Bright and early tomorrow, I hit the skies. Sometime in the late morning EDT, I’ll reach American airspace. The air will be warmer, brighter, and filled with more car exhaust and factory emissions but less cigarette smoke than what I’m accustomed to, as I’ll surely notice through the double-paned airplane window in seat 39a. After 2 hours and 20 minutes in the Newark airport, riffling through magazines and maybe eating a crappy burger somewhere, I’ll board a little shuttle plane and touch down on the west bank of the Potomac at precisely 4:14 p.m.
It was fun being a Berliner for two months. But of course I wasn’t really a Berliner, was I? Several Americans I talked to in Berlin, who have lived here for at least eights years each, told me that no matter how much you immerse yourself in the culture, no matter how fluent your German gets, no matter how German your spouse is, you can never really become German. It’s just not that kind of culture. In America, as long as you speak fluent English and live somewhere within the 50 states, no one really questions your American-ness (OK, maybe Lindsey Graham does, but still). But German-ness, by all accounts, is more impenetrable. Sure, the Germans were crazy enough to give me a red passport with my face in it, but did that really make me German? Anyone who hears me speak or sees me struggle to figure out how many grams of Rinderfleisch to order at the supermarket meat counter would tell you that there’s still a healthy chasm separating me and Deutschheit.
OK, it’s not exactly socialism, nor is it fair to pass judgment based one one single snapshot in time. But today’s FAZ brings the news that the unemployment rate here sank 0.4% last month, to 7.2%. The number of unemployed in Germany, just over 3 million, is the lowest since 1993.
Meanwhile, according to the Bureau of Labor Statistics’ last (August) report, unemployment in the U.S. is 9.6%, and no one’s expecting it to drop below 8% anytime soon.
So at least at this one moment in time, Germany’s tax-hiking, job-killing, freedom-hating pseudo-socialism isn’t looking so bad.
If there’s any song that’ll get a crowd of American twenty-somethings riled up and singing along, it’s “Wagon Wheel.” Old Crow Medicine Show managed to take a form of music generally regarded as quaint and turn it into something massively popular, creating a hipster anthem with a fiddle, a six-string, a banjo, and a few creaky voices singing harmony. There are certainly bigger names out there in America these days, but not tons that are better-liked across a spectrum of urban-dwelling Americans.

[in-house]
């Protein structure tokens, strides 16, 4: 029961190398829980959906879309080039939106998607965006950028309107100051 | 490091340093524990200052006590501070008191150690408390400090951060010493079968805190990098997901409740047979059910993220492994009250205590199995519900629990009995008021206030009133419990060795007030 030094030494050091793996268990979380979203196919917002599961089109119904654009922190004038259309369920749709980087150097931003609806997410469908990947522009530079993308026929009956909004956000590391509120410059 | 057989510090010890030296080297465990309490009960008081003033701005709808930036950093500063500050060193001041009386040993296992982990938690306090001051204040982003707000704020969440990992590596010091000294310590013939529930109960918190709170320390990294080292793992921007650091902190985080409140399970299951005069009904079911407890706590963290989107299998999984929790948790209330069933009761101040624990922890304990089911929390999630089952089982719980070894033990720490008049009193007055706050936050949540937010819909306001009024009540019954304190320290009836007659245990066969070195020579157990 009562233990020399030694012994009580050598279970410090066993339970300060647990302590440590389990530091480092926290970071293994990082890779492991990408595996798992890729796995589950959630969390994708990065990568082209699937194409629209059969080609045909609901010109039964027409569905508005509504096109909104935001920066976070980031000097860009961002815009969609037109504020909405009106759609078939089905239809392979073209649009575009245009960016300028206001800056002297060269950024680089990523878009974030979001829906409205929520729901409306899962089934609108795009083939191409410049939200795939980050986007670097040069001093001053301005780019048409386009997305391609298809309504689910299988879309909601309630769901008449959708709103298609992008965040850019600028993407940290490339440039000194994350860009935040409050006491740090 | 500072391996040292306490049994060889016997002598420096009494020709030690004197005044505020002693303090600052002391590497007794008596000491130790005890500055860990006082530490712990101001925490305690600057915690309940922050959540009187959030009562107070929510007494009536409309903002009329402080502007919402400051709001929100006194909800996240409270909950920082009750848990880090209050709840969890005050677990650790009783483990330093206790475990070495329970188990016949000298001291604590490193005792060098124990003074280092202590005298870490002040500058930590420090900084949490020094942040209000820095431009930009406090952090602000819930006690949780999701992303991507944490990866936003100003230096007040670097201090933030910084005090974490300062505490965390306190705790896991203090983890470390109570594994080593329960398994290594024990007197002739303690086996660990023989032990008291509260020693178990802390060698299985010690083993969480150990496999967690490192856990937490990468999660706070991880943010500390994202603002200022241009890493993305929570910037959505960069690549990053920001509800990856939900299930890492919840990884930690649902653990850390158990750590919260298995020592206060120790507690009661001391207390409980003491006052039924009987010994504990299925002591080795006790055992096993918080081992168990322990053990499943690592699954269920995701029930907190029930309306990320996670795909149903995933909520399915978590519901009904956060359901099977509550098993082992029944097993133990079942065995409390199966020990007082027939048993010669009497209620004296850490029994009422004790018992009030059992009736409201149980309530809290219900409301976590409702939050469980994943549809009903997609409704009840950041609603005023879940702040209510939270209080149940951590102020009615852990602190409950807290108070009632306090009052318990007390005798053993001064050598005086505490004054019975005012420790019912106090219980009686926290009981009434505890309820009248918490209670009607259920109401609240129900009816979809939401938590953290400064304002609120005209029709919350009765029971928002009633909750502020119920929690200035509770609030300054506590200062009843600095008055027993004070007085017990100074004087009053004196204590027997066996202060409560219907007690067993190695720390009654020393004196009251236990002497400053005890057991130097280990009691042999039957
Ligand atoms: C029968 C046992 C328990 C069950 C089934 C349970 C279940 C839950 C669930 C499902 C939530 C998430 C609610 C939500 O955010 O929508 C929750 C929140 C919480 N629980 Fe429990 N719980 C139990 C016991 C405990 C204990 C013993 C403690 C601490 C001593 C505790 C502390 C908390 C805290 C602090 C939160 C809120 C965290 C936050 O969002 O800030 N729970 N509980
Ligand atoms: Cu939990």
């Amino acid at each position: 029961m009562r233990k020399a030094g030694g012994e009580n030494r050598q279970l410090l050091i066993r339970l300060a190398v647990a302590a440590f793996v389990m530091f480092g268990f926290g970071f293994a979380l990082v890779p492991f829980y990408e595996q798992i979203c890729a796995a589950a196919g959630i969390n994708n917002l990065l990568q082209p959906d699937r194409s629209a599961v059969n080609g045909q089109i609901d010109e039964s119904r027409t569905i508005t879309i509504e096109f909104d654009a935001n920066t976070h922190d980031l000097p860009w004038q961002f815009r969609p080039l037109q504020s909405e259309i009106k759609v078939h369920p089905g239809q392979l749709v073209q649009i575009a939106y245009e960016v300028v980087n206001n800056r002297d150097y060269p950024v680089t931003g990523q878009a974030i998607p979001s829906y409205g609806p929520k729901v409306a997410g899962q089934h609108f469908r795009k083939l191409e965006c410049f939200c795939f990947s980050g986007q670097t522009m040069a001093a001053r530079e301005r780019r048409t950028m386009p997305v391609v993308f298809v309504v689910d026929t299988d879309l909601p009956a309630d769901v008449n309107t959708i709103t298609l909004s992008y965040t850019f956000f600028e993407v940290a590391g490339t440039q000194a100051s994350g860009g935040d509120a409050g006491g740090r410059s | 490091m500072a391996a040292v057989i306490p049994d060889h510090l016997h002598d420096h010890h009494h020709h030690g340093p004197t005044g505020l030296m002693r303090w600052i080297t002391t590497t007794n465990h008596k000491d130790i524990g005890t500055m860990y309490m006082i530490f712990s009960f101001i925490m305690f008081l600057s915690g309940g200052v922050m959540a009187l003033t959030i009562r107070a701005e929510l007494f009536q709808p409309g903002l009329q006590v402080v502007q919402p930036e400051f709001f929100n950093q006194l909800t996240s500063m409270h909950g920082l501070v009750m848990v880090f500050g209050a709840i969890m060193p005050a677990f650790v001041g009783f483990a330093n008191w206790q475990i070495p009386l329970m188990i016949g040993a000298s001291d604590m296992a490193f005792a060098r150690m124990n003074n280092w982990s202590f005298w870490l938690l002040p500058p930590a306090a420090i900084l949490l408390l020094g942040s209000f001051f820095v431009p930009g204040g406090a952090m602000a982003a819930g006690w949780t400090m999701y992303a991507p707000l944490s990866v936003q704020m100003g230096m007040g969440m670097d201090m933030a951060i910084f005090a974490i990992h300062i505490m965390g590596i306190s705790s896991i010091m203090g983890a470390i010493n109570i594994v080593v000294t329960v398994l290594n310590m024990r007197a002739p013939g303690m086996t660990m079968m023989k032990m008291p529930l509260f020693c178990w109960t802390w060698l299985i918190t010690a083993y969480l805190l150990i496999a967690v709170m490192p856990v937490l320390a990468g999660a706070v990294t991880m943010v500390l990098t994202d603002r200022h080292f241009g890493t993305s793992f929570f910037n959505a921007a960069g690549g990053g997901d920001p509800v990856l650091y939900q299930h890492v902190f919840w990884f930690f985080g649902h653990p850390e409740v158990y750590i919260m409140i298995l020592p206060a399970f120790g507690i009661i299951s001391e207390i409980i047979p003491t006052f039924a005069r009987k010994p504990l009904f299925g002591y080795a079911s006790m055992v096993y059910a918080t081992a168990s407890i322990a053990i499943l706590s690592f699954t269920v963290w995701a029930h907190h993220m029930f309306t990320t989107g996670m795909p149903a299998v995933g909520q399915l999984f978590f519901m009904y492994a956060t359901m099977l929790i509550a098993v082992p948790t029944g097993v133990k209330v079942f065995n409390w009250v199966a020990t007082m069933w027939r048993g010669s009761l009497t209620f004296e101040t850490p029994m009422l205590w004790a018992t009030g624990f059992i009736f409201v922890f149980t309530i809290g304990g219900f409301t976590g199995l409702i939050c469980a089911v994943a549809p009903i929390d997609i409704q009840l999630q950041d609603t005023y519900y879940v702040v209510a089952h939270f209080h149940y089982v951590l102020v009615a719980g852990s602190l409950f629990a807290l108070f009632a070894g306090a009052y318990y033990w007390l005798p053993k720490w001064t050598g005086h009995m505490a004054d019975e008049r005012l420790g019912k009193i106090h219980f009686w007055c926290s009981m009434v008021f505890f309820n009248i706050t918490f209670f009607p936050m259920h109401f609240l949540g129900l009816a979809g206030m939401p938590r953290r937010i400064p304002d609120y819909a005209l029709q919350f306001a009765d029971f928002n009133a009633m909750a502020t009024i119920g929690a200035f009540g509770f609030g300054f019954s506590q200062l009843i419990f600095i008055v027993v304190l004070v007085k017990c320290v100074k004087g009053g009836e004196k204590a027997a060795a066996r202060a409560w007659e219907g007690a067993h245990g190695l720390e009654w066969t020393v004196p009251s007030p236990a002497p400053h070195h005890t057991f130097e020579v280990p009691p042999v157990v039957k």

Here in Germany, where aside from nameless techno tracks most popular music is American, I was surprised to get blank looks from hip young Germans when I mentioned Old Crow or “Wagon Wheel.” And so when I went to see the group in concert on Tuesday night, I was curious to see what kind of recognition it’d get from the crowd.
The show was sold out and jam-packed — that boded well. The opening act, a guy named Nathaniel something, was kind of a drag, and so there were plenty of cheers when Old Crow took the stage. They started off big, with Hard to Love, followed by Down Home Girl and I Hear Them All. Ketch Secor was his usual virtuosic self, tearing apart the horsehair and finding a home for himself on the top four holes of the harp. Willie Watson’s vocals were exceeded only by his grinning antics. A funereally slow CC Rider really hit the spot. They were firing on all cylinders, and yet…
I’m sorry, dear readers, for having dropped out of touch. I just checked, and saw that I haven’t posted anything in a week. My bad.
But I’ve got an excuse, I swear! It’s been an insanely busy week. I’ve been working on several stories at once. One of them was published in Slate yesterday; check it out. It’s on the German government’s conundrum as it decides what, exactly, a person needs to lead a decent life. For the first time, Internet access is in, and alcohol and tobacco are out. It’s interesting stuff.
It’s counterintutive, isn’t it? But Berlin actually has quite a few beach bars along the Spree River. They come in all shapes and sizes. My first taste of the beach bar scene came early in my time here, at a Latin music/dance night at a huge beach bar by the main train station. Lots of sand, tropical drinks (and, of course, beer, which I went for), the whole shebang. It was cool, if a bit kitschy. (Incidentally, this bar was either part of or next to the Bundespressestrand, or federal press beach, which I don’t think is actually owned or run by the press, though I could be wrong.)
Last night, I went with a friend to a beach bar behind the East Side Gallery in Friedrichshain. The atmosphere was quite different — more Venice Beach, certainly, than Venice. A Brazilian reggae/jazz/samba band was playing (later replaced by a talented Brazilian rap duo and a dancing guy on stilts in a horse costume). An alternative young crowd was spread across the ample sand and along the river. Smoke from the odd joint wafted our way. Nearby, some people played beach volleyball.
The city with the world’s highest ratio of horse shit to actual horses. It’s a biological wonder.
Apologies to all you non-German speakers for my last piece, which probably didn’t do much for you beyond the pretty pictures. Here’s one you’ll have an easier time making sense of.
And since FP decided not to use any of the pretty pictures I took this weekend at the anti-nuke rally I describe in the piece, here are a few for your viewing pleasure:
A young boy placed this sticker, reading "Nuclear power? No thanks," on a Mercedes just as I approached it. I'm particularly proud of this photo, I must admit.